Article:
It does. It needs to take up a lot of space and time in every direction and to want to know and to want to want and to labor, proliferate, multiply, from all the angles of its rooms and views. It is not a thing of tinkering; it is not a thing to sell. (--Though it is capable of whatever it pleases, prostitution, colonization, machinery, cleverness, heartbreak, i.e.) It is a thing of wishing, a plea, a little awe and trembling, some praise, some gratitude, some psaltering, some play by the foot of the master, some hubris too, some ritual unfolding of leaves. For me. So much so that invocation sounds like prayer to me--that I can't anymore hear it otherwise. And elegy too: prayer. Most poems, I suppose: surely all of my own. And maybe that's my fault for keeping my Milton close ever since. And maybe I am small-minded, would make sacred all the things around me that seem sacred because it is convenient for me, compulsive of me, and what's wrong with that is that I think I know better, was certainly educated otherwise in the great secular traditions of empiricism and enlightenment. But rather the repercussions of the sacristies I build all day while passing through my day than to stand in the crossroads by the mailbox waiting for a letter to move me--or for despair of one to keep me waiting. Keep me in doubt. I have done my waiting--(suspending judgement)--I have wasted time (on selective hearing). All of it, every second of it, is annunciation, not just sweetness, flight. So I would say, if it were mine to give, the world is your book--write it as you see fit. But it is not alone your book not my book or their book. "Of making many books there is no end," and so I had hoped you would see (I mean agree with me) what small petty weary work it is to get a word in a book compared to the first work of resonance. The great work is resonance.
I thought it was work we would do together, resonance.
Note to self: "the great work"--there is your hierarchy.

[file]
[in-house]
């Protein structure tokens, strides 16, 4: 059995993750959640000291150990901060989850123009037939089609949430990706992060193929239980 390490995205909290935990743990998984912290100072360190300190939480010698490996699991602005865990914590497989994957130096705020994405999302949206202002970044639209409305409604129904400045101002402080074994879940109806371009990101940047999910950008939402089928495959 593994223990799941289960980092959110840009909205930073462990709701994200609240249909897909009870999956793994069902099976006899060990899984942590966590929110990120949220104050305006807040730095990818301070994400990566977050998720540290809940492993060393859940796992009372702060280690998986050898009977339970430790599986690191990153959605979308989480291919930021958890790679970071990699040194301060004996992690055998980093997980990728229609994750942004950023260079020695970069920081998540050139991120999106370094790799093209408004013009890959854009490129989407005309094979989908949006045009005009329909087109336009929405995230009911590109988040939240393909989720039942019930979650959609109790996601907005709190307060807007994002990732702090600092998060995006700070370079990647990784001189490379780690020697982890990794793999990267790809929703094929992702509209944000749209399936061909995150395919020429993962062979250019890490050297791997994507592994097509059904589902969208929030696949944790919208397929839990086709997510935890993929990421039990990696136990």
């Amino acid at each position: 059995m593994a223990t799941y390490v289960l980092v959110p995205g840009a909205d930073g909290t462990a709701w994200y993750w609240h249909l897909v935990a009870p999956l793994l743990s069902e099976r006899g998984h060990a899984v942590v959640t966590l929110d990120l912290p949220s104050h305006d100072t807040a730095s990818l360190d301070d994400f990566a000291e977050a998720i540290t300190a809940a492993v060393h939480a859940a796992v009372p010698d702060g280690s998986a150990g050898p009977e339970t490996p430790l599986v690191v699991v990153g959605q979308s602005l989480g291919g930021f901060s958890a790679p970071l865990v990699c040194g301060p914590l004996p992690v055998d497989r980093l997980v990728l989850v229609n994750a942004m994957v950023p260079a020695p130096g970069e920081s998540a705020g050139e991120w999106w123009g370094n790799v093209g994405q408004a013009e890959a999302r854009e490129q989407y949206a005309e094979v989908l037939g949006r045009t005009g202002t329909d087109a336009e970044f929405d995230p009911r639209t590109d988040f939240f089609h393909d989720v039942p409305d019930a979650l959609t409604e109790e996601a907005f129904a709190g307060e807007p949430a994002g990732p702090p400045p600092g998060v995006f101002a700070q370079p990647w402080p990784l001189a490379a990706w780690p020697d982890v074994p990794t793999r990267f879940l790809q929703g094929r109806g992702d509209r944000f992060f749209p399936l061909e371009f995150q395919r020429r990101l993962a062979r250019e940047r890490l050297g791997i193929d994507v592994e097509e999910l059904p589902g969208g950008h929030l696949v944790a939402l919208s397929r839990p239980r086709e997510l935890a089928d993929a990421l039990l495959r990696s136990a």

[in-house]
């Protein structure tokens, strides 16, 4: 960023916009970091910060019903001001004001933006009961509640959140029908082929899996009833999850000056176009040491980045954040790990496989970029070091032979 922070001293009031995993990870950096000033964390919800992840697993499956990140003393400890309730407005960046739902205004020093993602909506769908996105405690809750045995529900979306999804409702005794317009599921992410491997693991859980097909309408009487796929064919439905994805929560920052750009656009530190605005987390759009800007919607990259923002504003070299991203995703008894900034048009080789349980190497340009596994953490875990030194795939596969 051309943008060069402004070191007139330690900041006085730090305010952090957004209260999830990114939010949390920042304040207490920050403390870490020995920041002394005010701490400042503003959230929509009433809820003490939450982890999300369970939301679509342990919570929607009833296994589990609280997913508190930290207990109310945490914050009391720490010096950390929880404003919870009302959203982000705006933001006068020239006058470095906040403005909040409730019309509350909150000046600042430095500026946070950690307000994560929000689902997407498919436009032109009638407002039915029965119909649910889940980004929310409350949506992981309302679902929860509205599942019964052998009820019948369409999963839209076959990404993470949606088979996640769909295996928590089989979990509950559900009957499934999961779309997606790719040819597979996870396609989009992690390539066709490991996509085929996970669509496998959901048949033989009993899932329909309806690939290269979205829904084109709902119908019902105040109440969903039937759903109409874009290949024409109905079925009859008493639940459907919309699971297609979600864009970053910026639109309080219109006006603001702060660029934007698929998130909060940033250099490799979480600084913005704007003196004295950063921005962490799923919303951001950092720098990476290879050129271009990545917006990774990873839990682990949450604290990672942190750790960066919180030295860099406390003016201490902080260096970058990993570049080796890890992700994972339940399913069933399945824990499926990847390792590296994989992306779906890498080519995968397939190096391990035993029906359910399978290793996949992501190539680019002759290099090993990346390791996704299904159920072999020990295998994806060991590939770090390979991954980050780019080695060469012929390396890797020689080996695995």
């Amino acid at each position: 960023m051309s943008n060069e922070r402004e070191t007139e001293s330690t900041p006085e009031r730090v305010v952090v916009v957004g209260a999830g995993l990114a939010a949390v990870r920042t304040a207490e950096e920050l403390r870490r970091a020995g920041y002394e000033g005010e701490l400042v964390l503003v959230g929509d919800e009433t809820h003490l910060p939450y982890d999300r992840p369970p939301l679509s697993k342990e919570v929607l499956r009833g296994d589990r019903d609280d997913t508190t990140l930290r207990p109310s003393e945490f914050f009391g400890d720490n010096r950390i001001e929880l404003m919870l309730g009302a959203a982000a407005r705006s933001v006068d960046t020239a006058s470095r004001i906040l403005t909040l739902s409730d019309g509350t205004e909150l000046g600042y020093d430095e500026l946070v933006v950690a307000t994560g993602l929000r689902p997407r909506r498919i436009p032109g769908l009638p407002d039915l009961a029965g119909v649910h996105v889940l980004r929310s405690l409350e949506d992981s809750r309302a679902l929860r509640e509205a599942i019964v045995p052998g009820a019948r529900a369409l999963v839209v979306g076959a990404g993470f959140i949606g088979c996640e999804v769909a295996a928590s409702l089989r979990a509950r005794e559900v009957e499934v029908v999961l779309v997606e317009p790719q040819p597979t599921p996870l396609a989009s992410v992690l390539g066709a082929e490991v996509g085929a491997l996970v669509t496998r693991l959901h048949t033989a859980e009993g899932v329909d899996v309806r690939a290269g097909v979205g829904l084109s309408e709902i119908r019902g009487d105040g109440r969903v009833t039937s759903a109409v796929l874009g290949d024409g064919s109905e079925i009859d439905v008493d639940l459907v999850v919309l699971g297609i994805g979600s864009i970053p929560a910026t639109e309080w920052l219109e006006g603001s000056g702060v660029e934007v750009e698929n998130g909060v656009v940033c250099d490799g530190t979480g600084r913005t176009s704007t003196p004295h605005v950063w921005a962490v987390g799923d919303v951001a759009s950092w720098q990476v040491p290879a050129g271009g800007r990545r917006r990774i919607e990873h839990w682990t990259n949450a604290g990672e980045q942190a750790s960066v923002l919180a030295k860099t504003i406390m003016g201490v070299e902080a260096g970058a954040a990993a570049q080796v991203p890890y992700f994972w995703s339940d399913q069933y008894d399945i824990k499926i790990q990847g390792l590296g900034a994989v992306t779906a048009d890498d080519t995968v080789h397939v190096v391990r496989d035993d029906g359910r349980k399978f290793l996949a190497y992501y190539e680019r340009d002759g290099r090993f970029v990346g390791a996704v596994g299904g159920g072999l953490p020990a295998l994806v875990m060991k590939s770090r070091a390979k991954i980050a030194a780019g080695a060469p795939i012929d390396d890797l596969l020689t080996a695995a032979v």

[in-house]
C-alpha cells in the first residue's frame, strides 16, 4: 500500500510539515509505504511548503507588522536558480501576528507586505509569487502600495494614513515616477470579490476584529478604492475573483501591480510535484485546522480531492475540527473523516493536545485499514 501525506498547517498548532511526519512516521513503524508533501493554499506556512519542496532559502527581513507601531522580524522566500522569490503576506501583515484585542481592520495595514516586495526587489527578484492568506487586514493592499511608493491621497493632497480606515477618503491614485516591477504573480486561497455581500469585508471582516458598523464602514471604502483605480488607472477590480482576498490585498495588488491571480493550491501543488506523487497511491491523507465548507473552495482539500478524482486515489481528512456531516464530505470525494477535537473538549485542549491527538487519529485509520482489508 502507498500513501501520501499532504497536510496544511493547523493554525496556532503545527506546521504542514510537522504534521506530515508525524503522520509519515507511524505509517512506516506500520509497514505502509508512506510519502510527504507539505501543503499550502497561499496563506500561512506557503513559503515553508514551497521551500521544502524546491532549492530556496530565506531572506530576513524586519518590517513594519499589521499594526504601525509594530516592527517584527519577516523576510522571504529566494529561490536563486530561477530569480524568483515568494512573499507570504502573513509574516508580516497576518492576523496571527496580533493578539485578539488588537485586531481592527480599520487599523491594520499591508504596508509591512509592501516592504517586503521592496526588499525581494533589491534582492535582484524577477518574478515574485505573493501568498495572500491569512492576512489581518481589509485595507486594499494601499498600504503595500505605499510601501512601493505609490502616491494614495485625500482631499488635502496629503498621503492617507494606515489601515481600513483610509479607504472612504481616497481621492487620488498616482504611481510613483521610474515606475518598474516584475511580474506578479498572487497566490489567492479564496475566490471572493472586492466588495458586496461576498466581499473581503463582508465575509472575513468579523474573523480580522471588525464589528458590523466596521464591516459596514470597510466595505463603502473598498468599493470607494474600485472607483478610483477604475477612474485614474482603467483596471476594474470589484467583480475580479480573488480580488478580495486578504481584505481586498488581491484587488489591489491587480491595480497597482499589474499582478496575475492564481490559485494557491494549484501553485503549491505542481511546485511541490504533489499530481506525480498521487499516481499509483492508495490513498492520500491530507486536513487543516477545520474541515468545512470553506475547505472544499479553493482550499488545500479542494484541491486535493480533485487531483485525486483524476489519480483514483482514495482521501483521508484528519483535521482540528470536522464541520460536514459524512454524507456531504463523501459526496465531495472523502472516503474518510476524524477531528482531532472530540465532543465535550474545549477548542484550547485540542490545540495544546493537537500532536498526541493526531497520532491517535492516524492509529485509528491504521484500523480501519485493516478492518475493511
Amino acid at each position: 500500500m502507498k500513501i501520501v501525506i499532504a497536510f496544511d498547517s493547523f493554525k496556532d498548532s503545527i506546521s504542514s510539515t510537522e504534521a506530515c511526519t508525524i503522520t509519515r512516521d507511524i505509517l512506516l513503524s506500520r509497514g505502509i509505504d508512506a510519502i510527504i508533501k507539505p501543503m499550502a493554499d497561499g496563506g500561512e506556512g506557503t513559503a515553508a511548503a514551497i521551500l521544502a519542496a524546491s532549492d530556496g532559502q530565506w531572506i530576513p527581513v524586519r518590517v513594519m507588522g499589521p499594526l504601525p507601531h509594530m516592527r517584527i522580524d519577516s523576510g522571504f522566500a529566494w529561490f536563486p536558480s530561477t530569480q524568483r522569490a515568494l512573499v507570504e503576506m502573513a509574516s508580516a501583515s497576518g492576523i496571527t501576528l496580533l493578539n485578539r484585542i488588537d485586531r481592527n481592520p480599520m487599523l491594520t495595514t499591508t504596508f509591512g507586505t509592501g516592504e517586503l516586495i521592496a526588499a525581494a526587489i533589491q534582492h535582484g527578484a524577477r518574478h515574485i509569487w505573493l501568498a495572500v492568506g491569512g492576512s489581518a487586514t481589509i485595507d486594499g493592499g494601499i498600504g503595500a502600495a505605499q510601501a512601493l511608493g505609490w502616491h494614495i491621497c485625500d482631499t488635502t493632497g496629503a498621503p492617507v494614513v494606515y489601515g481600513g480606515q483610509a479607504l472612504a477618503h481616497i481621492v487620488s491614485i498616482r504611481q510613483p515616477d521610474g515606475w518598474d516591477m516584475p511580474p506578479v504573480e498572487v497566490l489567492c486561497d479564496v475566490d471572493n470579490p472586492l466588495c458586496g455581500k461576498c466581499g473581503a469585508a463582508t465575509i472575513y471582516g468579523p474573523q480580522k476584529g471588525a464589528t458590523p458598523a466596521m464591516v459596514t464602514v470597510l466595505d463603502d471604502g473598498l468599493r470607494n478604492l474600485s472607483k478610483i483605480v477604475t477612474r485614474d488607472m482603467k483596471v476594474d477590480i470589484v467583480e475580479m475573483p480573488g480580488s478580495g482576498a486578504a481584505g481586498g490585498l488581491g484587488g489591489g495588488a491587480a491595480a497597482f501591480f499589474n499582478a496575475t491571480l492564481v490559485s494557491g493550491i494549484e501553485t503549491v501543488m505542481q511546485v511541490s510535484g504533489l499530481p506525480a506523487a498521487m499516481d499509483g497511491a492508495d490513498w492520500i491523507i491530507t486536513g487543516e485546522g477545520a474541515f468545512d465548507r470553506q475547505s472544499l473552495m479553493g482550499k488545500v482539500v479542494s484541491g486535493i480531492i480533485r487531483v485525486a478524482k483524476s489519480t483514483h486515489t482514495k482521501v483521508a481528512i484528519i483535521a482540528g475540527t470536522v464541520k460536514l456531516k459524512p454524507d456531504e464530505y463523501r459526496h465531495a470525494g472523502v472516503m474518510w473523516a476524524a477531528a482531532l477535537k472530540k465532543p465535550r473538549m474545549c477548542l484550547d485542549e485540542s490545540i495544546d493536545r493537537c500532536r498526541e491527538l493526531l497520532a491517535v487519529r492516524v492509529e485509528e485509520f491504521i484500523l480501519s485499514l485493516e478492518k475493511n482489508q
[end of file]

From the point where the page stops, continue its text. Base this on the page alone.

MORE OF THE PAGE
"...religion is primarily about the obsessive-compulsive element in human nature enacting controlled scenarios that are supposedly the most important and most meaningful parts of life—but finally the defining material element of these scenarios is their empty ritualistic quality..."
And yet "arbitrary" seems incapable of accounting for the stubbornness of codification (and hierarchy). The hardwiredness of it--of compulsion, of obsession. Really do you mean to say the meaning of life is compulsion? Dark indeed. It's only a good argument for more Prozac nationhood.
--And I'm convinced that to wield the superstitious stick against the crowd is not subversive but deeply codified and profoundly canonical. Before Rome, right?
Precisely Hume. “Weakness, fear, melancholy, together with ignorance, are…the true sources of superstition”:
The mind of man is subject to certain unaccountable terrors and apprehensions, proceeding either from the unhappy situation of private or public affairs, from ill health, from a gloomy and melancholic disposition, or from the concurrence of all these circumstances. In such a state of mind, infinite unknown evils are dreaded from unknown agents; and where real objects of terror are wanting, the soul, active to its own prejudice, and fostering is predominant inclination, finds imaginary ones, to whose power and malevolence it sets no limits. --David Hume, "On Superstition and Enthusiasm"***